birch bark given to winter waters for preservation.

The piled stone, the stories—Midewiwin lodges,

Voyageurs and fisheries, lighthouses and loggers

trace another measure, paint the palimpsest of place.

 

Among abandoned brownstone quarries on Basswood Island

each cubed hollow the math of absence and distance—

of courthouse buildings rising square by brown square

in mainland cities like Bayfield and Milwaukee.

This beanstalk-tall barter is also loss:

of peerless brown furs

traded to drape bodies of moneyed matrons,

or 500 million board feet of disappearing timber each year.

When history is a bedlam of John Jacob Astor commodity

and weather a storied purple destiny of ships run aground,

who can name island gods or number sands on Raspberry,

Otter, Gull, and Oak?

How ruler each breathless angel edge

of ledge rock, record equation for velocity of change,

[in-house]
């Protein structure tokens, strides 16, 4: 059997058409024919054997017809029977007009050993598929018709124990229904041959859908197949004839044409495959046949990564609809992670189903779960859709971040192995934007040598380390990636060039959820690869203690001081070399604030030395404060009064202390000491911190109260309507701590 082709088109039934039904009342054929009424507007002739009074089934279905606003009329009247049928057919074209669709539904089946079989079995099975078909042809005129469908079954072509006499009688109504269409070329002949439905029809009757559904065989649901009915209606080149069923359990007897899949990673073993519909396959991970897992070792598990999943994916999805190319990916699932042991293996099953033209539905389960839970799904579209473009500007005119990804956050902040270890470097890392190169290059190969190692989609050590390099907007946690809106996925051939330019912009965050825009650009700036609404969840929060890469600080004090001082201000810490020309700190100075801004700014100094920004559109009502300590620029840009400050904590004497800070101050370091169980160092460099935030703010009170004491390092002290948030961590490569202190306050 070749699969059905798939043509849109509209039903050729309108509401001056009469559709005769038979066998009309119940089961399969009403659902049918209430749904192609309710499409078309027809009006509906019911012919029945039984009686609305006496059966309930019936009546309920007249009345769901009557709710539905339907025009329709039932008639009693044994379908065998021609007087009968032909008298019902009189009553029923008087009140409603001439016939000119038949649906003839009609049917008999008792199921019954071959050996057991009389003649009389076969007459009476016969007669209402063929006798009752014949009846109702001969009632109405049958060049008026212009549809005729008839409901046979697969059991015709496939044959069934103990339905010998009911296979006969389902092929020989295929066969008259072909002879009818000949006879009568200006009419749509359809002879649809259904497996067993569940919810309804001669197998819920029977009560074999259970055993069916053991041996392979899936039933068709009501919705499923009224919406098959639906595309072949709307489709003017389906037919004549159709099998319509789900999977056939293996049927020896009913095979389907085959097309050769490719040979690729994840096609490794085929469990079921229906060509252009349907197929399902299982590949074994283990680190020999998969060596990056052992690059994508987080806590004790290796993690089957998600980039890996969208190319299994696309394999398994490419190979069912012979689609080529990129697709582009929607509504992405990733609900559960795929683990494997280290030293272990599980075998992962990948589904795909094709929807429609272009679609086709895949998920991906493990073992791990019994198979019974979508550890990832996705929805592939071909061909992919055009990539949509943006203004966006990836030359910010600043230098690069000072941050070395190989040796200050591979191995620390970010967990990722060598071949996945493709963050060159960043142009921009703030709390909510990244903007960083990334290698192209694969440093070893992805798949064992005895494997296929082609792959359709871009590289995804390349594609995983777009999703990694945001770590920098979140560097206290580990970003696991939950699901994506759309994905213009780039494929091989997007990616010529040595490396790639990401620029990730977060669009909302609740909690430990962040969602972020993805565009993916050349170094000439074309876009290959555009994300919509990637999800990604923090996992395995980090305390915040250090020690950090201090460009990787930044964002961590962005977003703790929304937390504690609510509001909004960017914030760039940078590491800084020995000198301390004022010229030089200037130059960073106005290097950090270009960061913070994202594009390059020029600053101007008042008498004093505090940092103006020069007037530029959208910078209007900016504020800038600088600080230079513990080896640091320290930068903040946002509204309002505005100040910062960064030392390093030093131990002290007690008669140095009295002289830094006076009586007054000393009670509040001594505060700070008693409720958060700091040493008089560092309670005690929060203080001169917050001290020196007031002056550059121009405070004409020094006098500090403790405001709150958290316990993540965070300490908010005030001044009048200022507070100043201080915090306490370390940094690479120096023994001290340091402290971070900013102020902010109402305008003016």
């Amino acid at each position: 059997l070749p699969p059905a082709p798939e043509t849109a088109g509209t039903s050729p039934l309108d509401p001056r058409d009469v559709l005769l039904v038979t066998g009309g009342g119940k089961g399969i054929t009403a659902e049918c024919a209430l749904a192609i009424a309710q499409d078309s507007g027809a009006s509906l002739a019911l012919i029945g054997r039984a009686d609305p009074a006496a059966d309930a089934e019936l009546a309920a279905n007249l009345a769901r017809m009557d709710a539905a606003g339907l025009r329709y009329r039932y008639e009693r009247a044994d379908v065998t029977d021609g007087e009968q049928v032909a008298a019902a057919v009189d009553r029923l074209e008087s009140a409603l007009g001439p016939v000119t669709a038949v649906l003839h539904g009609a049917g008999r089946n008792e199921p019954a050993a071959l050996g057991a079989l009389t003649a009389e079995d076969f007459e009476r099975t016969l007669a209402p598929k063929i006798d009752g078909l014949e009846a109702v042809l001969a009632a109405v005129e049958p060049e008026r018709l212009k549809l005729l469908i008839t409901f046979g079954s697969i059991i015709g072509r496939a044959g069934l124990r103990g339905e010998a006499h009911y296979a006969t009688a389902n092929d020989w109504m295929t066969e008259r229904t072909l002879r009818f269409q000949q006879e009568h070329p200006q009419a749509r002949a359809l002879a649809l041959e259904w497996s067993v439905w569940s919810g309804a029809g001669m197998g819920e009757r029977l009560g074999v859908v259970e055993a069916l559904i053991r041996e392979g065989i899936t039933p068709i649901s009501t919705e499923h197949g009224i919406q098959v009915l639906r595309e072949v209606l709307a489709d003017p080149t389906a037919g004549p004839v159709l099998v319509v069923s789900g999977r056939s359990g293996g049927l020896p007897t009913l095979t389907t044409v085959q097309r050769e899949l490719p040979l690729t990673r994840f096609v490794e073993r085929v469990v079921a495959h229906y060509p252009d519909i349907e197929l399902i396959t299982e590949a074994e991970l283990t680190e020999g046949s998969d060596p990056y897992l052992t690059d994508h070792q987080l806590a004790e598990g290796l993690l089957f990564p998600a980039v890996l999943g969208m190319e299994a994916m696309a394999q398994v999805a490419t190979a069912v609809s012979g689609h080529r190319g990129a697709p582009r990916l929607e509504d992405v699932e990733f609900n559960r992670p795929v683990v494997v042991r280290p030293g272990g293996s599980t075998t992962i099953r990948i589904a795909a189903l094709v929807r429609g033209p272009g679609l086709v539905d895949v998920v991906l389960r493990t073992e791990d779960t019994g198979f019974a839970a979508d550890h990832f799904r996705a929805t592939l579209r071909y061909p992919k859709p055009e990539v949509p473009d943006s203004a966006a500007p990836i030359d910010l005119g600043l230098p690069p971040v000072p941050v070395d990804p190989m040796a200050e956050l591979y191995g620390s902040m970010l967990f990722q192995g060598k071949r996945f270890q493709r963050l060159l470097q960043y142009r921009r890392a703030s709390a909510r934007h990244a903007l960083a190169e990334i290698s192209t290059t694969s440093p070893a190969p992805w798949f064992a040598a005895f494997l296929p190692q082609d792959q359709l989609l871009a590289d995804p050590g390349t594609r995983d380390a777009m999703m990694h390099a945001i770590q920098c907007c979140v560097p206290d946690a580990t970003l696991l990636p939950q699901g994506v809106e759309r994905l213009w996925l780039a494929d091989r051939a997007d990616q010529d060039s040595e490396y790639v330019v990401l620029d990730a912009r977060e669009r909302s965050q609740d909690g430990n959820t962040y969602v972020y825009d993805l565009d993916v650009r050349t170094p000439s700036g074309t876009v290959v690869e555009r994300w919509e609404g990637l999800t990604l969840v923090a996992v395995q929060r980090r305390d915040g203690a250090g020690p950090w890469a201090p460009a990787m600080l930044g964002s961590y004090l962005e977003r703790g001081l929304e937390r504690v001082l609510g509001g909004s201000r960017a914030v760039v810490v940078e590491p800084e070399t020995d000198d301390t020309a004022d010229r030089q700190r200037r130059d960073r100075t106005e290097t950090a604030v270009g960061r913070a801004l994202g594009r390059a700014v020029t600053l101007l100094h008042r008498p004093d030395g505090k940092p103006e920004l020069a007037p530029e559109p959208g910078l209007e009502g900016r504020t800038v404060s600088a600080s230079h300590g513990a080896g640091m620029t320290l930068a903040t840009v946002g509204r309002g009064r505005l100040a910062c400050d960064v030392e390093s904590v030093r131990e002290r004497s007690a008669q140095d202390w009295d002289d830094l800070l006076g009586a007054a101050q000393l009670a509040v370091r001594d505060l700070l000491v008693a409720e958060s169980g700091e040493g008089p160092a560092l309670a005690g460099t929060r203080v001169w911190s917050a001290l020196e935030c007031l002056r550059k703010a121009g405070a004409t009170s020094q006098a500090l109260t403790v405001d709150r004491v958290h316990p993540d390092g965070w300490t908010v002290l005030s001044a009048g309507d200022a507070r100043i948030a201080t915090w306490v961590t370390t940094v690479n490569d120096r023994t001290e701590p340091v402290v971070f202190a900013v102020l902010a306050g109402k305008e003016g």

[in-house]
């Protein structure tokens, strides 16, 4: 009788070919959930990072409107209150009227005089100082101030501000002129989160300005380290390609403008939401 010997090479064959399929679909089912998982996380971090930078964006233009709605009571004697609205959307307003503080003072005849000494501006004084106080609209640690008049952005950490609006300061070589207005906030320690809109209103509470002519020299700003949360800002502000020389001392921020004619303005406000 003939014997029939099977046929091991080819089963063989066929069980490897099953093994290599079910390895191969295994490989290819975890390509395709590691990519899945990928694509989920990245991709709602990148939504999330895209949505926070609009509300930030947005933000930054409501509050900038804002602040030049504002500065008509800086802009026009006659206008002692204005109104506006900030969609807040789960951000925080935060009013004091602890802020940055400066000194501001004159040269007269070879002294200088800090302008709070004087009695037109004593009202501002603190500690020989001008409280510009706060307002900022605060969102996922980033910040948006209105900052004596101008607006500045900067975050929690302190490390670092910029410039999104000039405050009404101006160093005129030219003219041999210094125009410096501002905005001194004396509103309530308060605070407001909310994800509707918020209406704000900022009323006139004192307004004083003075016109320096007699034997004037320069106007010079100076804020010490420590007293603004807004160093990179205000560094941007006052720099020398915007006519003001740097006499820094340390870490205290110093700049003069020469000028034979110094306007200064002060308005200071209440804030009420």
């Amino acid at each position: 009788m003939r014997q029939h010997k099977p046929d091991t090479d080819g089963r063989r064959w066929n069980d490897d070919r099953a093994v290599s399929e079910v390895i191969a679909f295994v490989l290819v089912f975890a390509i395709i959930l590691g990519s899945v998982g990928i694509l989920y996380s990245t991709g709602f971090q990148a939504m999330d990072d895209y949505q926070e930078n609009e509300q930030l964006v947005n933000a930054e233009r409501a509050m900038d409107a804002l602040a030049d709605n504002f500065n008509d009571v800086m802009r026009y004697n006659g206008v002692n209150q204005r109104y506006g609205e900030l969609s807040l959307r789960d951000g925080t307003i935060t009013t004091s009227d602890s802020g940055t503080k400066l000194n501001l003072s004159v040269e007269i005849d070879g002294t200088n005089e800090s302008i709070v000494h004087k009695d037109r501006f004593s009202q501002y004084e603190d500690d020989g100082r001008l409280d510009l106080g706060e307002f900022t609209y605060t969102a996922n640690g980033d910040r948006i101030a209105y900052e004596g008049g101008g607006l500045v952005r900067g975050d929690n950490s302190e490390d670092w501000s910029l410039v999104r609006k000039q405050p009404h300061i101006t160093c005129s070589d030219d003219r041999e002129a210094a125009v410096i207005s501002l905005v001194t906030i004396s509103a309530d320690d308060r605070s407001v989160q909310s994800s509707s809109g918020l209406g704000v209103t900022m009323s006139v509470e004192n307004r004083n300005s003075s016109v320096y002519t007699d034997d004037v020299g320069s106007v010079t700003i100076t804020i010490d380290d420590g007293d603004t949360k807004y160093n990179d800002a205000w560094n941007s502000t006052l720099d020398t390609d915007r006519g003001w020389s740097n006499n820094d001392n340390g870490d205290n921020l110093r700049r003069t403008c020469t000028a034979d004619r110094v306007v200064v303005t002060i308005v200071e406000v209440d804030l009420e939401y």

mirror the fetal scroll of fiddlehead ferns—

or praise with proper song each turtle-shaped survival? 

 

 

Apprenticed to Justice

The weight of ashes
from burned-out camps.
Lodges smoulder in fire,
animal hides wither
their mythic images shrinking
pulling in on themselves,
all incinerated
fragments
of breath bone and basket 
rest heavy
sink deep
like wintering frogs.
And no dustbowl wind
can lift
this history
of loss.

Now fertilized by generations—
ashes upon ashes,
this old earth erupts.
Medicine voices rise like mists
white buffalo memories
teeth marks on birch bark 
forgotten forms
tremble into wholeness.

And the grey weathered stumps,
trees and treaties
cut down
trampled for wealth.
Flat Potlatch plateaus
of ghost forests
raked by bears
soften rot inward
until tiny arrows of green
sprout
rise erect
rootfed
from each crumbling center.

Some will never laugh
as easily.
Will hide knives
silver as fish in their boots,
hoard names
as if they could be stolen
as easily as land,